Implementation Guide to Mandatory OSHA COVID-19 Prevention Programs
On January 29, 2021, OSHA released the Protecting Workers: Guidance on Mitigating and Preventing the Spread of COVID-19 in the Workplace per President Biden’s Executive Order. What follows is an overview of this Executive Order outlining what your facility needs to do. All employers are required to have a COVID-19 Prevention Program in place. If you are interested in purchasing a Customized COVID-19 Prevention Program which includes a written plan and online training, you may do so from our safety partners at Certified Safety Training.
Here are the latest OSHA requirements for a COVID-19 Prevention Program:
- Identify a COVID-19 workplace coordinator.
- Perform a thorough hazard assessment focusing on identifying COVID-19 potential high exposure areas (e.g., specific shared amenities and customer interaction areas).
- Conduct education and training.
- Determine control measures that will minimize the spread of the virus such as barriers and ventilation.
- Conduct cleaning and disinfection if someone has a suspected or confirmed case of COVID-19.
- Isolate any employees who are showing COVID-19 symptoms at work.
- Provide guidance on screening and testing.
- Record and report COVID-19 infections or deaths (related to work).
- Provide the COVID-19 vaccine without cost to employees (when available) and continue using protective measures even with vaccinated employees.
- Communicate COVID-19-related policies and procedures to English and non-English speaking employees.
- Implement protections from retaliation for employees that bring up COVID-19-related concerns.
- Implement policies that don’t punish employee absences and encourage workers to stay home if they might have been infected with the virus.
Implement policies and procedures for employees who are possibly infected or are infected with COVID to stay home, minimize the impact of quarantine/isolation with telework and flexible paid leave.
Additional OSHA’s Guidance on working from home, physical/social distancing, using surgical masks or cloth face coverings, Personal Protective Equipment (PPE), ventilation, and cleaning and hygiene protocols.
- Face Coverings or Masks. Employers should provide all workers with face coverings or surgical masks unless the employee’s job tasks require a respirator.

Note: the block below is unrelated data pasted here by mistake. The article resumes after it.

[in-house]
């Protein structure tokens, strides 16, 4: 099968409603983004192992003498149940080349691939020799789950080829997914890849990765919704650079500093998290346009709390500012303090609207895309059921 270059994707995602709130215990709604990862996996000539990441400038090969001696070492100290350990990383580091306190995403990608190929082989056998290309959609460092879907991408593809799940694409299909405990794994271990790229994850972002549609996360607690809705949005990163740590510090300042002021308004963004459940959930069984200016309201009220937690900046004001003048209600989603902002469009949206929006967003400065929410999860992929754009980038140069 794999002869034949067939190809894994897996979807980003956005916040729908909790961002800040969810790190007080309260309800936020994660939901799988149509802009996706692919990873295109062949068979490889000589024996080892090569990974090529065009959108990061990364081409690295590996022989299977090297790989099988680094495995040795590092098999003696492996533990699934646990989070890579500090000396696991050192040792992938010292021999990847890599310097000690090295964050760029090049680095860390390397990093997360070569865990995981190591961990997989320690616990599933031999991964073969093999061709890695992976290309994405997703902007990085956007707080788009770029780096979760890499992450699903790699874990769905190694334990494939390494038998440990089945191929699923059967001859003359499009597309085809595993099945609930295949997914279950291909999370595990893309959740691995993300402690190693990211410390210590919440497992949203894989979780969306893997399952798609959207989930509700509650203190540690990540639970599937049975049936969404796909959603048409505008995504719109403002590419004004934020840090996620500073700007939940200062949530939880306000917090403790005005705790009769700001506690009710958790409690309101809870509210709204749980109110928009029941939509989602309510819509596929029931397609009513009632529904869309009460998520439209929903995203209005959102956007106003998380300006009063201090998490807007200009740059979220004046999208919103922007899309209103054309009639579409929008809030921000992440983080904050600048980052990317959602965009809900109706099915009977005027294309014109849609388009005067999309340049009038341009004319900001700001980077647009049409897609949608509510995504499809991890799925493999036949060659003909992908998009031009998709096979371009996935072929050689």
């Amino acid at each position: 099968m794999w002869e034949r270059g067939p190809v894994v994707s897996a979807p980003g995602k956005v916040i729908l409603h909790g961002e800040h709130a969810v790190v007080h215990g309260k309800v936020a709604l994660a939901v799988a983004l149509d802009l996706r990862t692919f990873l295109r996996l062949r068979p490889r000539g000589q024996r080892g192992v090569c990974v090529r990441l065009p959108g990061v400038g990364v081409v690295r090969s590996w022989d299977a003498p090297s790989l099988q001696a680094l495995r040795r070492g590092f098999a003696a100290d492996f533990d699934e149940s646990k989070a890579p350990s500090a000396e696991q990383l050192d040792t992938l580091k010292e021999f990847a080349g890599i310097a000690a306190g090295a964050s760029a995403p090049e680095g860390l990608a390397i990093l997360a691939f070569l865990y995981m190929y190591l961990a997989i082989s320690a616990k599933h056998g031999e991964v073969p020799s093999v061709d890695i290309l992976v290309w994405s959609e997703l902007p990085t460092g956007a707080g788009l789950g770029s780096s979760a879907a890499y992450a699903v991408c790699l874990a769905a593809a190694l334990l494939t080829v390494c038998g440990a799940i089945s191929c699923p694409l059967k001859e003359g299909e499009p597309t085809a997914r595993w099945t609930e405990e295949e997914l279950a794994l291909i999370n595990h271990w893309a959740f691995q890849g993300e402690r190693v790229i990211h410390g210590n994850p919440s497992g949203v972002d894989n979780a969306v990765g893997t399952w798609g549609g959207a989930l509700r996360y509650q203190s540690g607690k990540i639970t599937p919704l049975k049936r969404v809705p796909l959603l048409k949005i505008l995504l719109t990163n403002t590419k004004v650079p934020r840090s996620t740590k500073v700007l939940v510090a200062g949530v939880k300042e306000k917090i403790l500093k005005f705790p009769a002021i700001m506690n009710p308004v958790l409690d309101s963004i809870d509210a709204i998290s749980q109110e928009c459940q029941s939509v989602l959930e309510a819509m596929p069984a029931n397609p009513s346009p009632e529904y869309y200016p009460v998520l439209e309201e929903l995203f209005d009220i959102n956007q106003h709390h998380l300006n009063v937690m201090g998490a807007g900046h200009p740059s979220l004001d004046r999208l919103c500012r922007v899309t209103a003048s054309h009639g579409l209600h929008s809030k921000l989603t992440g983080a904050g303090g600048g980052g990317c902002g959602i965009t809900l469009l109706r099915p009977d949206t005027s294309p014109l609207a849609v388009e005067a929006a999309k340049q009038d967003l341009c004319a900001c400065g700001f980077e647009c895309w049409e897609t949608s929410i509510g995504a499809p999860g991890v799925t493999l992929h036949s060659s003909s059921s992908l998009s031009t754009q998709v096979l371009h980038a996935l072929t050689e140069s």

- Face coverings should use two layers of material and not use exhalation valves or vents.
- If the face coverings are easily soiled or could become wet, employers must provide daily or frequent replacements.
- In operations with deaf workers, employers should try to offer face coverings that provide a clear covering over the mouth.
- Quarantines. In addition to the previous quarantine guidance from OSHA, the agency advises that employees who have come into direct physical contact with someone who has COVID-19, shared eating or drinking with them, or somehow got any respiratory droplets on them (e.g., from sneezing or coughing), should also quarantine.
- Ensure ventilation systems operate properly and provide acceptable indoor air quality for each space’s current occupancy level.
- Increase ventilation rates wherever possible.
- Increase outdoor air with open windows and doors, when weather allows and it doesn’t pose a safety or health risk (e.g., triggering asthma).
- Decrease or stop recirculation by opening minimum outdoor air dampers. Taking this action won’t affect thermal comfort or humidity in milder weather although could be hard to do in cold or hot weather.
- Check filters for service life and proper installation.
- Run systems longer, 24/7 where possible, to improve air exchanges in the area.
- Make sure restroom exhaust fans are functioning properly and operating at full capacity.
- Implement portable high-efficiency particulate air (HEPA) fan/filtration systems to improve air cleaning.
If ventilation can’t be increased and to ensure an effective level of dilution ventilation, decrease the occupancy level in the building.
Mark Harrison is a Partner at Certified Safety Training, a leader in the field of regulatory compliance providing OSHA services in the death care industry. He can be contacted at the NFDA Member OSHA Hotline, or by email at firstname.lastname@example.org.